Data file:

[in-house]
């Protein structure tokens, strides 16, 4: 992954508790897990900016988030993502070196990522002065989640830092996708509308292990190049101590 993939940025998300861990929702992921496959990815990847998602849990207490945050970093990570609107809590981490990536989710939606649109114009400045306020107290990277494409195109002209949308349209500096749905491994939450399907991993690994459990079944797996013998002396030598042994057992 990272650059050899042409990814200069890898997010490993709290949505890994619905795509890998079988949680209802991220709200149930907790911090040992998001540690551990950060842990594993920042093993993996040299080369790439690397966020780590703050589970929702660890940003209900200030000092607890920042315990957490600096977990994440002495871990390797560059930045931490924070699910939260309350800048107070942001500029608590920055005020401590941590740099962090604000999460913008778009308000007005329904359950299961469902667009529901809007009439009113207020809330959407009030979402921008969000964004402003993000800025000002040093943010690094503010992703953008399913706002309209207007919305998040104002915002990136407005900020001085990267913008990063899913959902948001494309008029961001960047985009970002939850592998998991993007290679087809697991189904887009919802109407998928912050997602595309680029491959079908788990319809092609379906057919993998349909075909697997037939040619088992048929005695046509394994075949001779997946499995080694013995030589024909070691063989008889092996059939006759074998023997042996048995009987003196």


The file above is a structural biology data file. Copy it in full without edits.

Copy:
[in-house]
């Protein structure tokens, strides 16, 4: 992954508790897990900016988030993502070196990522002065989640830092996708509308292990190049101590 993939940025998300861990929702992921496959990815990847998602849990207490945050970093990570609107809590981490990536989710939606649109114009400045306020107290990277494409195109002209949308349209500096749905491994939450399907991993690994459990079944797996013998002396030598042994057992 990272650059050899042409990814200069890898997010490993709290949505890994619905795509890998079988949680209802991220709200149930907790911090040992998001540690551990950060842990594993920042093993993996040299080369790439690397966020780590703050589970929702660890940003209900200030000092607890920042315990957490600096977990994440002495871990390797560059930045931490924070699910939260309350800048107070942001500029608590920055005020401590941590740099962090604000999460913008778009308000007005329904359950299961469902667009529901809007009439009113207020809330959407009030979402921008969000964004402003993000800025000002040093943010690094503010992703953008399913706002309209207007919305998040104002915002990136407005900020001085990267913008990063899913959902948001494309008029961001960047985009970002939850592998998991993007290679087809697991189904887009919802109407998928912050997602595309680029491959079908788990319809092609379906057919993998349909075909697997037939040619088992048929005695046509394994075949001779997946499995080694013995030589024909070691063989008889092996059939006759074998023997042996048995009987003196």